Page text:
This season of Epiphany is so important as the Church identifies clearly who Jesus is. We are all taught not to follow a stranger, but this One who entered our world and our lives in Holy Baptism, who comes to us every time we open His Word and who enters our lives again and again with His real presence at the celebration of Holy Communion, wants us to know Him, to be formed by Him, to follow Him, not as a stranger but as the Good Shepherd who has laid down His life for His sheep.

As we learn all that the Scripture reveals about Jesus, the Light of the World, who He is and all that He has done for you and me, the darkness of uncertainty gives way to confident obedience. The response of becoming an obedient disciple of Jesus is not some strange quest, but the only joyful response possible.

I would be remiss to end this letter regarding the season of Epiphany and Luther’s exposition regarding the faithfulness of the Wise Men without reminding you that God’s Word was the most important contributing factor to the successful completion of their journey.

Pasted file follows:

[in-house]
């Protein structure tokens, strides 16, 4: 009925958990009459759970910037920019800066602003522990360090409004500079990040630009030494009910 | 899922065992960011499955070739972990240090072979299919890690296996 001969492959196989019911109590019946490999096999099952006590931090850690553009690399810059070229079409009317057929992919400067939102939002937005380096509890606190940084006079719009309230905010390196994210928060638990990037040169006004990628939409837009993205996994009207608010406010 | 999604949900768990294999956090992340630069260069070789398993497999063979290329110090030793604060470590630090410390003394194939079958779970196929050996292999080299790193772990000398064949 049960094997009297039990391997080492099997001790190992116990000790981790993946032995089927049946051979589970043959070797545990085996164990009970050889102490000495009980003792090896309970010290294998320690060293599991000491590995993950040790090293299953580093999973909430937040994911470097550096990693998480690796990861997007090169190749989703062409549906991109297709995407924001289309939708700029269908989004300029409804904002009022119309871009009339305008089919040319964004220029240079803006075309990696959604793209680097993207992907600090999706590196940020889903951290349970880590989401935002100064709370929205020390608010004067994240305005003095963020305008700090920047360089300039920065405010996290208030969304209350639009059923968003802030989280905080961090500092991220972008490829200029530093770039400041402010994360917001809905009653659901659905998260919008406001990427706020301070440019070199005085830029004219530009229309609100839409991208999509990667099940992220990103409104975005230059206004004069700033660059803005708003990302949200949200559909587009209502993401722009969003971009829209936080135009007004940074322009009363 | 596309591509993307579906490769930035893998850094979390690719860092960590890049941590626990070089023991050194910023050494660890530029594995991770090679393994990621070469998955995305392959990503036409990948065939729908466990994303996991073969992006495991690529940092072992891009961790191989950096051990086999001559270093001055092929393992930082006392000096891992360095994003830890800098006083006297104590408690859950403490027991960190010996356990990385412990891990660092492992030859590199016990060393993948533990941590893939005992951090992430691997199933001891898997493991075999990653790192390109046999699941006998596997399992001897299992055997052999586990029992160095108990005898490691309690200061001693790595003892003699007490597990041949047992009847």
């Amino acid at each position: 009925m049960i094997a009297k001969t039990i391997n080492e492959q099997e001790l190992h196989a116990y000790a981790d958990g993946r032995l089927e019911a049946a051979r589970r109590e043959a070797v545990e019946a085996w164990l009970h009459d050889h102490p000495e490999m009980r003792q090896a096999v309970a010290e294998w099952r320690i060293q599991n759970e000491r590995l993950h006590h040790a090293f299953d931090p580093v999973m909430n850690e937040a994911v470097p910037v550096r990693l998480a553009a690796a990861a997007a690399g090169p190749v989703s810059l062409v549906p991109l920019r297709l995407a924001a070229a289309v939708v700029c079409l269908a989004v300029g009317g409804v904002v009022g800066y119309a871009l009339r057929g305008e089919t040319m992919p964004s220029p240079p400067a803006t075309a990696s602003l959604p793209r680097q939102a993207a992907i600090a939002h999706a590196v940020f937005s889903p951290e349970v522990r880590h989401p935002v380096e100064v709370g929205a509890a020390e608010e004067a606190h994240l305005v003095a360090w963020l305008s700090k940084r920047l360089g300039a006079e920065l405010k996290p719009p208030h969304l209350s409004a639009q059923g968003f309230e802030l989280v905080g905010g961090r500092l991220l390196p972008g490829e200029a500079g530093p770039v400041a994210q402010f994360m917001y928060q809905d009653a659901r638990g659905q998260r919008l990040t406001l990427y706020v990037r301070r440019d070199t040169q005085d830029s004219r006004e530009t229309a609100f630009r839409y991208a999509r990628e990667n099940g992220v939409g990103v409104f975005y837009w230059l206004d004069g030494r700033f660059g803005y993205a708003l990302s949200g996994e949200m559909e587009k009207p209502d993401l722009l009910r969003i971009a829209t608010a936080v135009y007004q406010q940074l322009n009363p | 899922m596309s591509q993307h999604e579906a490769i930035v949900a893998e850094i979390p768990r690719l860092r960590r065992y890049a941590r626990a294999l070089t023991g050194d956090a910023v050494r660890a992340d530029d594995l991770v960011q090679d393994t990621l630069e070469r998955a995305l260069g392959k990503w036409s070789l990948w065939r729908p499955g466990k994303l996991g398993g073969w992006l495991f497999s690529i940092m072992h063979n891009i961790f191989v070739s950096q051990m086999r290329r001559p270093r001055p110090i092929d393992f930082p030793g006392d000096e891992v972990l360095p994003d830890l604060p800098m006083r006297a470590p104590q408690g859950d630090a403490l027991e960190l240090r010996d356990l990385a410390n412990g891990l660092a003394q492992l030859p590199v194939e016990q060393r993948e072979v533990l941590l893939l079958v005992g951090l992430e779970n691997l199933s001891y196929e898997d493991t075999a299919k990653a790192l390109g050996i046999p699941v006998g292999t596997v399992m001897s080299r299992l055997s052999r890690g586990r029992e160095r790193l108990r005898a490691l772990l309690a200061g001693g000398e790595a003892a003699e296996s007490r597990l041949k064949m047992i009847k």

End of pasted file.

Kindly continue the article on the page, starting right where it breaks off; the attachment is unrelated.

The true nature of faith is that they held fast to the Word. Faith pays no regard to what it sees and feels, but clings only to the Word. The Wise Men were cast down and offended … they passed through a difficult struggle and because they believed the Word, God sent the star even closer to be their guide. … After a spiritual struggle, God is so heartfelt, so near and clear, that not only does a person forget the anguish and the struggle, but they are even more endeared to Him.

So, let us not only cling to the Word but love our neighbor enough to boldly share the truth of Jesus Christ, the Word made flesh, letting His own light reveal Himself to them. Let us recommit ourselves to faithfully responding to His mission of being His disciples and making disciples of all nations.

May the One who banishes the darkness fill you with His light!